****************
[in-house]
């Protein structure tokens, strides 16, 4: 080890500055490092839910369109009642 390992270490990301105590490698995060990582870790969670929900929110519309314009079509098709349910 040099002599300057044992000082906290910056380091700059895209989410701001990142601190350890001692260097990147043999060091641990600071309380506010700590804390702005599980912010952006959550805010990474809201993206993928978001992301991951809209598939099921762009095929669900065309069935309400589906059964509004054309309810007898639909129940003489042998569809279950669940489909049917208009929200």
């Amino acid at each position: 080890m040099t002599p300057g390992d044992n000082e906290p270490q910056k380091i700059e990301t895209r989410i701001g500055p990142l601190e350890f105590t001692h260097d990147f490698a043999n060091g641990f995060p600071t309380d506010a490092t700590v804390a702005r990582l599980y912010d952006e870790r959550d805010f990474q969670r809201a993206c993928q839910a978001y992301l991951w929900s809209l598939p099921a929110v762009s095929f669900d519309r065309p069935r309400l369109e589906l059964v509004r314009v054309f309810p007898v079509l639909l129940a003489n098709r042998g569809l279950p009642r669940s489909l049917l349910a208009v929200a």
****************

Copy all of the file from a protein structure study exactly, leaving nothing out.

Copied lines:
[in-house]
């Protein structure tokens, strides 16, 4: 080890500055490092839910369109009642 390992270490990301105590490698995060990582870790969670929900929110519309314009079509098709349910 040099002599300057044992000082906290910056380091700059895209989410701001990142601190350890001692260097990147043999060091641990600071309380506010700590804390702005599980912010952006959550805010990474809201993206993928978001992301991951809209598939099921762009095929669900065309069935309400589906059964509004054309309810007898639909129940003489042998569809279950669940489909049917208009929200």
């Amino acid at each position: 080890m040099t002599p300057g390992d044992n000082e906290p270490q910056k380091i700059e990301t895209r989410i701001g500055p990142l601190e350890f105590t001692h260097d990147f490698a043999n060091g641990f995060p600071t309380d506010a490092t700590v804390a702005r990582l599980y912010d952006e870790r959550d805010f990474q969670r809201a993206c993928q839910a978001y992301l991951w929900s809209l598939p099921a929110v762009s095929f669900d519309r065309p069935r309400l369109e589906l059964v509004r314009v054309f309810p007898v079509l639909l129940a003489n098709r042998g569809l279950p009642r669940s489909l049917l349910a208009v929200a």